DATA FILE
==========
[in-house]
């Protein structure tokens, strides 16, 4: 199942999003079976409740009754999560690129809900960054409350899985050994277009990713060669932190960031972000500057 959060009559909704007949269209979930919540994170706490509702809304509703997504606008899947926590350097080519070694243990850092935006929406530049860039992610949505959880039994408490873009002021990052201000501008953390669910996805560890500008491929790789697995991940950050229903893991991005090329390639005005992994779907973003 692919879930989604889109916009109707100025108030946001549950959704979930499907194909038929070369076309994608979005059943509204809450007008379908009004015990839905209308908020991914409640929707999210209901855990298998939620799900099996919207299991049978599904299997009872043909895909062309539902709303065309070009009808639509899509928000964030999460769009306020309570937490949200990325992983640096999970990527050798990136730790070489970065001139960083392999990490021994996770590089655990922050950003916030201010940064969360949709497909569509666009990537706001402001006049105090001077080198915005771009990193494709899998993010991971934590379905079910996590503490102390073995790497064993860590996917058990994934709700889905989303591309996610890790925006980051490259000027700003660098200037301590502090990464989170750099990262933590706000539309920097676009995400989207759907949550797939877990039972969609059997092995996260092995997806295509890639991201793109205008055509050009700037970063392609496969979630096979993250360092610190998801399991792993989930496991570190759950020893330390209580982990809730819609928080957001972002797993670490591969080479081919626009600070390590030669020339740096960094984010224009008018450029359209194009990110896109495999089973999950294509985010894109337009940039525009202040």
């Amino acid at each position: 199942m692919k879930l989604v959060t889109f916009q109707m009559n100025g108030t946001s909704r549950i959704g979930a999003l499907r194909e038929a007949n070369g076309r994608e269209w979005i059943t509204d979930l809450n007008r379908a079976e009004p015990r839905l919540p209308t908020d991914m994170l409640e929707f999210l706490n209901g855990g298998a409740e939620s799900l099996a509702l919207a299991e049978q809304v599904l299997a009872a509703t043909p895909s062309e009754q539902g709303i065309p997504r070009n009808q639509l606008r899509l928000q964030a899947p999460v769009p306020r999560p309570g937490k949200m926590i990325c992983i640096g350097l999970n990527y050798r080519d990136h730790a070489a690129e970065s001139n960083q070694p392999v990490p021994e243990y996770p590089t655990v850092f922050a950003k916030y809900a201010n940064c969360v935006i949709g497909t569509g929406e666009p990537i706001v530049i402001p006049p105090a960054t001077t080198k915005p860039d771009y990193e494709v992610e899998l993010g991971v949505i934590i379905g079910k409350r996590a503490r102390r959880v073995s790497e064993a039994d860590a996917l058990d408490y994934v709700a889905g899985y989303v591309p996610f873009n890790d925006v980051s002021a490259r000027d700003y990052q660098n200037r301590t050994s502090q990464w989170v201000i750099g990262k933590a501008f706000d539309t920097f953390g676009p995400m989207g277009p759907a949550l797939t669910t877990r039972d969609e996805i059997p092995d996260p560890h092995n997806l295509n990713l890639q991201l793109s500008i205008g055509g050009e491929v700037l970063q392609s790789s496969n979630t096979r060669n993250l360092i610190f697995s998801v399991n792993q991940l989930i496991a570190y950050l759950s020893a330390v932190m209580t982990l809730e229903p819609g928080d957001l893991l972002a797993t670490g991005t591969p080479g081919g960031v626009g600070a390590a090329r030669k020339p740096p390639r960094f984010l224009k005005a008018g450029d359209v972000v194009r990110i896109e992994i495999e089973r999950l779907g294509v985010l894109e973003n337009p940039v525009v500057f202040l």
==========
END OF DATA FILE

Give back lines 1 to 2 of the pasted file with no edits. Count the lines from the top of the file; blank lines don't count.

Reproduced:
[in-house]
């Protein structure tokens, strides 16, 4: 199942999003079976409740009754999560690129809900960054409350899985050994277009990713060669932190960031972000500057 959060009559909704007949269209979930919540994170706490509702809304509703997504606008899947926590350097080519070694243990850092935006929406530049860039992610949505959880039994408490873009002021990052201000501008953390669910996805560890500008491929790789697995991940950050229903893991991005090329390639005005992994779907973003 692919879930989604889109916009109707100025108030946001549950959704979930499907194909038929070369076309994608979005059943509204809450007008379908009004015990839905209308908020991914409640929707999210209901855990298998939620799900099996919207299991049978599904299997009872043909895909062309539902709303065309070009009808639509899509928000964030999460769009306020309570937490949200990325992983640096999970990527050798990136730790070489970065001139960083392999990490021994996770590089655990922050950003916030201010940064969360949709497909569509666009990537706001402001006049105090001077080198915005771009990193494709899998993010991971934590379905079910996590503490102390073995790497064993860590996917058990994934709700889905989303591309996610890790925006980051490259000027700003660098200037301590502090990464989170750099990262933590706000539309920097676009995400989207759907949550797939877990039972969609059997092995996260092995997806295509890639991201793109205008055509050009700037970063392609496969979630096979993250360092610190998801399991792993989930496991570190759950020893330390209580982990809730819609928080957001972002797993670490591969080479081919626009600070390590030669020339740096960094984010224009008018450029359209194009990110896109495999089973999950294509985010894109337009940039525009202040």